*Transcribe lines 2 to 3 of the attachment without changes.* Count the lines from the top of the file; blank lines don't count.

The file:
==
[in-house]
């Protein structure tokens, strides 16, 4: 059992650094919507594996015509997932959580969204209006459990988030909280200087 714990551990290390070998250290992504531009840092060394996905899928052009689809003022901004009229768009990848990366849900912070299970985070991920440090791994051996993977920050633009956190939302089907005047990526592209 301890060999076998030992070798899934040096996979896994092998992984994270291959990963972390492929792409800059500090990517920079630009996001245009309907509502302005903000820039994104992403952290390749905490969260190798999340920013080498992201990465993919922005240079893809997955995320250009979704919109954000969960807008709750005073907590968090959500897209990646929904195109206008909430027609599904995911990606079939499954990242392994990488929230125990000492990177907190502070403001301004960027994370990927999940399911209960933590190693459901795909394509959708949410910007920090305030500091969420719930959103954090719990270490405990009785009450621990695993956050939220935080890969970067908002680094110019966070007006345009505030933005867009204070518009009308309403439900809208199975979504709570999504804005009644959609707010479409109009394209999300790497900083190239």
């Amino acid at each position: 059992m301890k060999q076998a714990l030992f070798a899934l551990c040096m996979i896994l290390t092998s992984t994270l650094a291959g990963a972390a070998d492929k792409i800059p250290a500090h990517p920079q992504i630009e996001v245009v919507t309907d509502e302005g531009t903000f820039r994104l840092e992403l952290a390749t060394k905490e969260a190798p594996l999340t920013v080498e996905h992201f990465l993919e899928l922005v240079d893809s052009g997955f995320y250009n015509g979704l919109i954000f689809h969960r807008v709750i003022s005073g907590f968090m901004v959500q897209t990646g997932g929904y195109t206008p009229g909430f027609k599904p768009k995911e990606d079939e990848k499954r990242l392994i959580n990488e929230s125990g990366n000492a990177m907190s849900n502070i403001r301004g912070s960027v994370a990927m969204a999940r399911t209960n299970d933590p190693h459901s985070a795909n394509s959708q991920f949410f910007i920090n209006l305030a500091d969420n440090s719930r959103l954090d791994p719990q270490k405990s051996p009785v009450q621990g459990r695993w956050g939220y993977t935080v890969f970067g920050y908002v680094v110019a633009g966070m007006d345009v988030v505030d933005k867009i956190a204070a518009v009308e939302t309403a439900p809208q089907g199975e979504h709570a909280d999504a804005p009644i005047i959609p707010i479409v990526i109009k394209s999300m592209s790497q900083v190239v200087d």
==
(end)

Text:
């Protein structure tokens, strides 16, 4: 059992650094919507594996015509997932959580969204209006459990988030909280200087 714990551990290390070998250290992504531009840092060394996905899928052009689809003022901004009229768009990848990366849900912070299970985070991920440090791994051996993977920050633009956190939302089907005047990526592209 301890060999076998030992070798899934040096996979896994092998992984994270291959990963972390492929792409800059500090990517920079630009996001245009309907509502302005903000820039994104992403952290390749905490969260190798999340920013080498992201990465993919922005240079893809997955995320250009979704919109954000969960807008709750005073907590968090959500897209990646929904195109206008909430027609599904995911990606079939499954990242392994990488929230125990000492990177907190502070403001301004960027994370990927999940399911209960933590190693459901795909394509959708949410910007920090305030500091969420719930959103954090719990270490405990009785009450621990695993956050939220935080890969970067908002680094110019966070007006345009505030933005867009204070518009009308309403439900809208199975979504709570999504804005009644959609707010479409109009394209999300790497900083190239």
């Amino acid at each position: 059992m301890k060999q076998a714990l030992f070798a899934l551990c040096m996979i896994l290390t092998s992984t994270l650094a291959g990963a972390a070998d492929k792409i800059p250290a500090h990517p920079q992504i630009e996001v245009v919507t309907d509502e302005g531009t903000f820039r994104l840092e992403l952290a390749t060394k905490e969260a190798p594996l999340t920013v080498e996905h992201f990465l993919e899928l922005v240079d893809s052009g997955f995320y250009n015509g979704l919109i954000f689809h969960r807008v709750i003022s005073g907590f968090m901004v959500q897209t990646g997932g929904y195109t206008p009229g909430f027609k599904p768009k995911e990606d079939e990848k499954r990242l392994i959580n990488e929230s125990g990366n000492a990177m907190s849900n502070i403001r301004g912070s960027v994370a990927m969204a999940r399911t209960n299970d933590p190693h459901s985070a795909n394509s959708q991920f949410f910007i920090n209006l305030a500091d969420n440090s719930r959103l954090d791994p719990q270490k405990s051996p009785v009450q621990g459990r695993w956050g939220y993977t935080v890969f970067g920050y908002v680094v110019a633009g966070m007006d345009v988030v505030d933005k867009i956190a204070a518009v009308e939302t309403a439900p809208q089907g199975e979504h709570a909280d999504a804005p009644i005047i959609p707010i479409v990526i109009k394209s999300m592209s790497q900083v190239v200087d």